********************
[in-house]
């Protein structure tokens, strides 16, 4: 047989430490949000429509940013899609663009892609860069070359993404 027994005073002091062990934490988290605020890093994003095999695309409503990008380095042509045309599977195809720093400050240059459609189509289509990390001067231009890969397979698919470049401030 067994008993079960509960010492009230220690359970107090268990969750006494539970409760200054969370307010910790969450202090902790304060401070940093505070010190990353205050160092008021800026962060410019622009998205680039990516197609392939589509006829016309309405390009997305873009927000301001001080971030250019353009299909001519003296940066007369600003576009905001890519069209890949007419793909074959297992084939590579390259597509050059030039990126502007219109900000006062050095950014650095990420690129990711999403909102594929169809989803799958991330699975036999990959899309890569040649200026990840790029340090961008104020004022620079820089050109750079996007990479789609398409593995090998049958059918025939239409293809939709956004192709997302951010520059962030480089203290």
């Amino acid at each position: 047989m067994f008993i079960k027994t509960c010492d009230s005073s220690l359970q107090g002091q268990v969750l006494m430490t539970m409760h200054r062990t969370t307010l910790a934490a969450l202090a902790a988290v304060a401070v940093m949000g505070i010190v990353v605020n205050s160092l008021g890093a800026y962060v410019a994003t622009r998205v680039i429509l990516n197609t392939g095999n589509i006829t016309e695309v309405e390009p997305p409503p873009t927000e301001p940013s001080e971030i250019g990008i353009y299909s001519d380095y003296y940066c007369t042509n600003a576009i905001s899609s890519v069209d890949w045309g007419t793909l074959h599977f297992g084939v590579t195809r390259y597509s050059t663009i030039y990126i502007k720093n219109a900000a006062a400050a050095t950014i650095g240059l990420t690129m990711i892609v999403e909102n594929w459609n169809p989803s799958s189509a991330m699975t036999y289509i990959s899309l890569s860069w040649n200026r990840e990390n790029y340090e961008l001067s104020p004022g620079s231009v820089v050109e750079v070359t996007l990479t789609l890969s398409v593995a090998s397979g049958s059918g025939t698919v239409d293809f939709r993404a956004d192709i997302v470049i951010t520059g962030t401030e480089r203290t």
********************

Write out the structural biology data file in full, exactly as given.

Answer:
[in-house]
């Protein structure tokens, strides 16, 4: 047989430490949000429509940013899609663009892609860069070359993404 027994005073002091062990934490988290605020890093994003095999695309409503990008380095042509045309599977195809720093400050240059459609189509289509990390001067231009890969397979698919470049401030 067994008993079960509960010492009230220690359970107090268990969750006494539970409760200054969370307010910790969450202090902790304060401070940093505070010190990353205050160092008021800026962060410019622009998205680039990516197609392939589509006829016309309405390009997305873009927000301001001080971030250019353009299909001519003296940066007369600003576009905001890519069209890949007419793909074959297992084939590579390259597509050059030039990126502007219109900000006062050095950014650095990420690129990711999403909102594929169809989803799958991330699975036999990959899309890569040649200026990840790029340090961008104020004022620079820089050109750079996007990479789609398409593995090998049958059918025939239409293809939709956004192709997302951010520059962030480089203290």
């Amino acid at each position: 047989m067994f008993i079960k027994t509960c010492d009230s005073s220690l359970q107090g002091q268990v969750l006494m430490t539970m409760h200054r062990t969370t307010l910790a934490a969450l202090a902790a988290v304060a401070v940093m949000g505070i010190v990353v605020n205050s160092l008021g890093a800026y962060v410019a994003t622009r998205v680039i429509l990516n197609t392939g095999n589509i006829t016309e695309v309405e390009p997305p409503p873009t927000e301001p940013s001080e971030i250019g990008i353009y299909s001519d380095y003296y940066c007369t042509n600003a576009i905001s899609s890519v069209d890949w045309g007419t793909l074959h599977f297992g084939v590579t195809r390259y597509s050059t663009i030039y990126i502007k720093n219109a900000a006062a400050a050095t950014i650095g240059l990420t690129m990711i892609v999403e909102n594929w459609n169809p989803s799958s189509a991330m699975t036999y289509i990959s899309l890569s860069w040649n200026r990840e990390n790029y340090e961008l001067s104020p004022g620079s231009v820089v050109e750079v070359t996007l990479t789609l890969s398409v593995a090998s397979g049958s059918g025939t698919v239409d293809f939709r993404a956004d192709i997302v470049i951010t520059g962030t401030e480089r203290t």